United States District Court, S.D. Illinois
JEREMY K. SMITH, SERGIO SALTER, DAVID ROBERTSON, DEVELL CURRY, LISA NEIPERT, BAYLEIGH HARTMAN, MICHELLE WILLIAMS and PATRICIA HOXSEY, Plaintiffs,
BOND COUNTY JAIL, and JEFF BROWN, Defendants.
MEMORANDUM AND ORDER
Phil Gilbert United States District Judge
matter is before the Court for case management. The Complaint
(Doc. 1) was filed by 8 individuals who are in custody at
Bond County Jail (“Jail”) located in Greenville,
Illinois. Together, they filed a complaint that sets forth
claims against the Sheriff of Bond County Illinois, Jeff
Brown, and the Jail itself. (Doc. 1, p. 1). They claim that
there is black mold in the “bullpen” of the Jail
as well as in the living areas of the female plaintiffs.
(Doc. 1, p. 3). They also claim that “living in black
mold is dangerous to their lives” and that they have
symptoms of sneezing, coughing, headaches, nausea, and severe
stomach cramps and diarrhea. (Doc. 1, p. 3).
plaintiffs named in the case caption signed the Complaint.
(Doc. 1, p. 4). All of the plaintiffs have also signed what
appears to be Plaintiff Smith's motion seeking leave to
proceed in forma pauperis (“IFP”) (Doc.
2). None of the plaintiffs aside from Plaintiff Smith have
filed an IFP motion, nor have they paid their respective
filing fees. Under the circumstances, the Court deems it
necessary to address several preliminary matters before
completing a review of this case pursuant to 28 U.S.C. §
Litigation by Multiple Prisoners
may bring their claims jointly in a single lawsuit if they so
desire. However, the Court must admonish them as to the
consequences of proceeding in this manner including their
filing fee obligations, and give them the opportunity to
withdraw from the case or sever their claims into individual
Boriboune v. Berge, 391 F.3d 852 (7th Cir. 2004),
the Seventh Circuit addressed the difficulties in
administering group prisoner complaints. District courts are
required to accept joint complaints filed by multiple
prisoners if the criteria of permissive joinder
under Federal Rule of Civil Procedure 20 are satisfied. Rule
20 permits plaintiffs to join together in one lawsuit if they
assert claims “arising out of the same transaction,
occurrence, or series of transactions or occurrences and if
any question of law or fact common to these persons will
arise in the action.” Nonetheless, a district court may
turn to other civil rules to manage a multi-plaintiff case.
If appropriate, claims may be severed pursuant to Rule 20(b),
pretrial orders may be issued providing for a logical
sequence of decisions pursuant to Rule 16, parties improperly
joined may be dropped pursuant to Rule 21, and separate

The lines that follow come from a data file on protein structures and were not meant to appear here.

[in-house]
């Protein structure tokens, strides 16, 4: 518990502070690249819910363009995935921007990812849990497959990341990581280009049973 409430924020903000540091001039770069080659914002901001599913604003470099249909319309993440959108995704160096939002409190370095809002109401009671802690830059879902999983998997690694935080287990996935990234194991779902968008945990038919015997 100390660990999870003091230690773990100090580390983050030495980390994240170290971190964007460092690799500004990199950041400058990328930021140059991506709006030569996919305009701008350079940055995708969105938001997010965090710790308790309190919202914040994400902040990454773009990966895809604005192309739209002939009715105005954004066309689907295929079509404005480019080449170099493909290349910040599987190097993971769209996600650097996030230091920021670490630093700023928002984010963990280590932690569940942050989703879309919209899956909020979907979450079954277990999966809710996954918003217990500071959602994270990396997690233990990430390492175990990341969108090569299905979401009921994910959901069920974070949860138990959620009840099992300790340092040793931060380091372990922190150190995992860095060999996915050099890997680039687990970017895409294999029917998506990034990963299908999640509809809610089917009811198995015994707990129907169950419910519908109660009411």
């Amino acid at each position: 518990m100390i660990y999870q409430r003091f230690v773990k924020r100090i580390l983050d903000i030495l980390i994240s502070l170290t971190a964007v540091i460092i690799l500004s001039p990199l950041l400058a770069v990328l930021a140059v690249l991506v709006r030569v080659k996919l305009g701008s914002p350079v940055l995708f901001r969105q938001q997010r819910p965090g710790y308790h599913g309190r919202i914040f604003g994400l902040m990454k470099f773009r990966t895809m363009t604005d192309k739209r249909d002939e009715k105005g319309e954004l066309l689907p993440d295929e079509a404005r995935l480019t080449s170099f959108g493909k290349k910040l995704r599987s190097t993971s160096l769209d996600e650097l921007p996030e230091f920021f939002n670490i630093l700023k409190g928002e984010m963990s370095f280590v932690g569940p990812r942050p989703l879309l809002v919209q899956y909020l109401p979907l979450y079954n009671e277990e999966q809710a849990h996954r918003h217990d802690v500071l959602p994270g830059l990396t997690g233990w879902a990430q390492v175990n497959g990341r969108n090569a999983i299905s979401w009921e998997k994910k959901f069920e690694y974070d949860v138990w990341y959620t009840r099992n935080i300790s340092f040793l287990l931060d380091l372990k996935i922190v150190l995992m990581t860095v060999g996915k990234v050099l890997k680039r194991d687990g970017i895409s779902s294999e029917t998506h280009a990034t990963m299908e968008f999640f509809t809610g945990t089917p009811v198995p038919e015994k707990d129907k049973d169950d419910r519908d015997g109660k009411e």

trials may be ordered pursuant to Rule 42(b).
Boriboune, 391 F.3d at 854.
reconciling the Prisoner Litigation Reform Act with Rule 20,
the Seventh Circuit determined that joint litigation does not
relieve any prisoner of the duties imposed upon him under the
Act, including the duty to pay the full amount of the filing
fees, either in installments or in full if the circumstances
require it. Id. In other words, each prisoner in a
joint action is required to pay a full civil filing fee, just
as if he had filed the suit individually.
Circuit noted that there are at least two other reasons a
prisoner may wish to avoid group litigation. First, group
litigation creates countervailing costs. Each submission to
the Court must be served on every other plaintiff and the
opposing parties pursuant to Federal Rule of Civil Procedure
5. This means that if there are ten plaintiffs, the
plaintiffs' postage and copying costs of filing motions,
briefs or other papers in the case will be ten times greater
than if there was a single plaintiff.
a prisoner litigating on his own behalf takes the risk that
“one or more of his claims may be deemed sanctionable
under Federal Rule of Civil Procedure 11.”
Boriboune, 391 F.3d at 854-55. According to the
Seventh Circuit, a prisoner litigating jointly assumes those
risks for all of the claims in the group complaint, whether
or not they concern him personally. Furthermore, if the Court
finds that the complaint contains unrelated claims against
unrelated defendants, those unrelated claims may be severed
into one or more new cases. If that severance of claims
occurs, each plaintiff will be liable for another full filing
fee for each new case. Plaintiffs may wish to take into
account this ruling in determining whether to assume the
risks of group litigation in the federal courts of the
not every prisoner is likely to be aware of the potential
negative consequences of joining group litigation in federal
courts, the Seventh Circuit suggested in Boriboune
that district courts alert prisoners to the individual
payment requirement, as well as the other risks prisoner
pro se litigants face in joint pro se
litigation, and “give them an opportunity to drop
out.” Id. at 856. Therefore, in keeping with
this suggestion, the Court offers all of the plaintiffs,
other than Plaintiff Smith, whom it designates as the
“lead” plaintiff in this case, an opportunity to
withdraw from this litigation before the case progresses
further. Each plaintiff may wish to take into consideration
the following points in making his or her decision:
• He or she will be held legally responsible for knowing
precisely what is being filed in the case on his or her
• He or she will be subject to sanctions under Federal
Rule of Civil Procedure 11 if such sanctions are found
warranted in any aspect of the case.
• He or she will incur a strike if the action is
dismissed as frivolous or malicious or for failure to state a
claim upon which relief may be granted.
• In screening the Complaint, the Court will consider
whether unrelated claims should be severed and, if it decides
severance is appropriate, he or she will be required to
prosecute his or her claims in a separate ...